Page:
This post is part of Our Growing Edge, a monthly blogging event to encourage us to try new food related things. Louise from Crumbs and Corkscrews is the host for this month’s event. If you have a blog and you are eating or cooking something new this month, click below to join.
Yesterday, I re-watched the movie Spirited Away at Silo Cinema. Silo Cinema is a free, weekly open-air-cinema in downtown Auckland at Silo Park. Right on the water’s edge looking across the harbour bridge, with the moon in view, movies are projected onto a big unused silo. Aucklanders bring blankets, snacks, tipple, friends or family for a cheap night out. Magic.
I’m a huge fan of Hayao Miyazaki/Studio Ghibli (pronounced jee-blee or ji-bu-ri). His animations are rich in imagination, characters, colour and often sumptuous food scenes. Watching Spirited Away reminded me once again why I put onigiri on my foodie bucket list. Onigiri or rice balls are portable, cheap, filling and can be thought of as Japanese soul food. Unlike sushi, which are made by highly trained sushi chefs, rice balls are made by Japanese mothers and easy for you to make at home. They taste very comforting and there is something lovely about holding a ball of food in your hands. In one of the more modest food scenes in Spirited Away, Chiriro, the protagonist is devastated by recent events. Haku gives her a rice ball to cheer her up. His onigiri are plain modest triangles. Chiriro accepts the rice ball but starts crying immediately.
Before I attempted my first onigiri, I read Maki from Just Hungry’s “Easier way to make Japanese rice balls” and you should too. Traditionally, wetted hands form onigiri, but as hot rice must be used, Just Hungry’s method saves your poor hands from being scalded pink by hot rice.
Umeboshi or pickled plums are the traditional filling for onigiri so I picked up a packet at my local Japan store.
I’d never eaten umeboshi before so I popped one into my mouth for research purposes. Cripes!!! Eye wateringly salty and sour with a slight fragrance of flower petals and house paint. These babies are not intended to be eaten “neat”. Don’t say I didn’t warn you. Umeboshi have a pit in the middle which needs to be removed if you’re using them as onigiri filling. These pickled plums help preserve the rice.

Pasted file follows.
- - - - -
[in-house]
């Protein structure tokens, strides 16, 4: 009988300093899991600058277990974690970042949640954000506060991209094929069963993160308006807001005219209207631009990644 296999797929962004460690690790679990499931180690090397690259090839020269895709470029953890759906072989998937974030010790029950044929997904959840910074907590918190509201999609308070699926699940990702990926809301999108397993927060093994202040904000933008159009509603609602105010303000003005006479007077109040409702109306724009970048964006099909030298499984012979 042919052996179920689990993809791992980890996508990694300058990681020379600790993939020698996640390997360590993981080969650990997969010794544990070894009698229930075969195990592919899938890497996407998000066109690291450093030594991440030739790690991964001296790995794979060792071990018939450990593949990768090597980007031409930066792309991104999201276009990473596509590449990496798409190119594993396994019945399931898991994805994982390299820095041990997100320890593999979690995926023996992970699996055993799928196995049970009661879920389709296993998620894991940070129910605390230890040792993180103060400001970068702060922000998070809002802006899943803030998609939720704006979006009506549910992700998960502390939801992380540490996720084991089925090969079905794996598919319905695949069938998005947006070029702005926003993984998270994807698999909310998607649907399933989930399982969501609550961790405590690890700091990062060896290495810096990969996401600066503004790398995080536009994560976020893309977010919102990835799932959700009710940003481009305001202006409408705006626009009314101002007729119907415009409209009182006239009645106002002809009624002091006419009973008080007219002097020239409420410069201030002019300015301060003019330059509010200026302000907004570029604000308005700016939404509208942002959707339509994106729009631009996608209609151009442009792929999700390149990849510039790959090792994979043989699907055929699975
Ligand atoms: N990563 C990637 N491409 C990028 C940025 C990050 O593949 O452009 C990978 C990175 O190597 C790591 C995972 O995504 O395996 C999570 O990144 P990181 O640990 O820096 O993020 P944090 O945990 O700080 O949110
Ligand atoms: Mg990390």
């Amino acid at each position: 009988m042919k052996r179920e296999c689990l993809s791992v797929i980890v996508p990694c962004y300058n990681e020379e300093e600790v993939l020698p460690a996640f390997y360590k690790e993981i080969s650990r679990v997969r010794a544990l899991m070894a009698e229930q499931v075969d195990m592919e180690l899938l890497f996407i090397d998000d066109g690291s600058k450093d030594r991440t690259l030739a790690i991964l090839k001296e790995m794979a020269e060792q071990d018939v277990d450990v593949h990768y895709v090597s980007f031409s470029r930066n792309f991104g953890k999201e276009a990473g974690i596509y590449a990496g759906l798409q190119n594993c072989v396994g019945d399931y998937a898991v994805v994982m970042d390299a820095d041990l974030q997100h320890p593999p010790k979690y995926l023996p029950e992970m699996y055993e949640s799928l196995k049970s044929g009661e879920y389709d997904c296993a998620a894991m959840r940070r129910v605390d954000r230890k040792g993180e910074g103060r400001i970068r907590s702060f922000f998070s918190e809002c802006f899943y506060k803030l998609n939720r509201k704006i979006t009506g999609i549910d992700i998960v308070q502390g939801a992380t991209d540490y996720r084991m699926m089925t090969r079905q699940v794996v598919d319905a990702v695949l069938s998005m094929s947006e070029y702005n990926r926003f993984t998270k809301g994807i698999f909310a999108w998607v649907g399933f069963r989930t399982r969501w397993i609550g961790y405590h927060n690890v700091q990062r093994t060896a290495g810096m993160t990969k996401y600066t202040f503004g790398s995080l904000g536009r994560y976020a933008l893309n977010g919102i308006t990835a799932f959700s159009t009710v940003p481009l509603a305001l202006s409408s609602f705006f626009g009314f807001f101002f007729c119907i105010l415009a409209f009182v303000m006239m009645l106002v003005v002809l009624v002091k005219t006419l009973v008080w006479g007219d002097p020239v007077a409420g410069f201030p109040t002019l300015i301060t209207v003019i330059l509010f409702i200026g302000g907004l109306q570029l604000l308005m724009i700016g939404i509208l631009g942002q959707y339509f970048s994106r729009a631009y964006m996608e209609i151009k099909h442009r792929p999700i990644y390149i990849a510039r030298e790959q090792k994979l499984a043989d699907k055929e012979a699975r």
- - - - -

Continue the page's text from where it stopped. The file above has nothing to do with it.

Onigiri uses sushi rice or what is called medium grain rice. Never use basmati, jasmine or long grain rice. In a pinch, you could use risotto rice.
Onigiri is different from sushi as it does not include vinegar, only light salt. The vinegar in sushi helps to preserve raw ingredients. It is not OK to put raw fish in onigiri. The salt in this recipe flavours and helps to preserve the rice which is stored and eaten at room temperature.
For my first attempt at onigiri, I decided to do two kinds of filling: Traditional and Sexy. Traditional being umeboshi and Sexy being hot smoked salmon, mayo and wasabi.
Traditional and Sexy Onigiri
Adapted from Just Hungry’s “Easier way to make Japanese rice balls”
Makes 8 rice balls
- 2 cups uncooked sushi rice (3 rice cups)
- A strip of Nori (dried seaweed)
- Black toasted sesame seeds
Filling for each onigiri:
- Traditional: 1 umeboshi (pickled plum), pit removed
- Sexy: a teaspoon size of hot smoked salmon, a smear of mayo, a dot of wasabi
- Plastic wrap
- A small bowl or teacup that holds 2/3 cup
- Sharp scissors (for nori decorations)
- Rinse and cook rice according to packet instructions (I used a rice cooker).
- Line a small bowl with plastic wrap, ensuring plenty of plastic wrap overhangs all edges. Flick a little water onto the plastic wrap, followed by a sprinkling of salt.
- Scoop hot rice into the bowl – about 2/3 full. Do not pack it in, loosely full is good. Using your finger or the end of a utensil, make a small hole into the rice (not all the way to the bottom) and fill it with your filling. Top with 1/3 hot rice until bowl is full.
- Gather up the the ends of the plastic wrap, twist and gently squeeze pushing out all the air and form a ball. Take your time. The salt presses into the surface and the rice grains stick together to form a firm ball that will not fall apart when you bite into it.
- Using a flat and L-shaped cupped hand, squeeze the ball into a fat triangle shape. Press front and back onto a flat surface and set aside.
- Repeat with the remaining rice and filling.
- Before eating, decorate with nori strips and/or black sesame seeds. Re-wrap onigiri in plastic wrap or serve on a platter.
- Keep at room temperature, eat same day.
While I preferred the hot smoked salmon onigiri to the umeboshi onigiri, they were both delicious.
I ate all 8 rice balls within a day. I didn’t intend for that to happen and I don’t think that it is recommended.
Tips from a noobie
- Keep rice covered so that it stays warm. The hotter the rice, the better the rice will press together.
- A salt shaker and a spray bottle will make the water/salt part easier. Or even better, a water and salt solution mixed in a spray bottle. Genius.
- If you are doing more than one kind of filling, try different shaped onigiri (ball, square, tube, triangle) or different designs so they are easy to tell apart.
- Nori goes soft very quickly. Make sure your hands, scissors and surface are perfectly dry.
Other fillings I’d like to try
- Teriyaki unagi (eel)
- Salted egg
- Cream cheese and pineapple
- New: Crumbed chicken nuggets
Update: A few days later, I made onigiri again, this time with crumbed chicken nuggets: Pan fry chicken nuggets, cut in half, add a drop of soy sauce, a generous smear of mayo/wasabi and press into onigiri. Tastes kind of like chicken katsu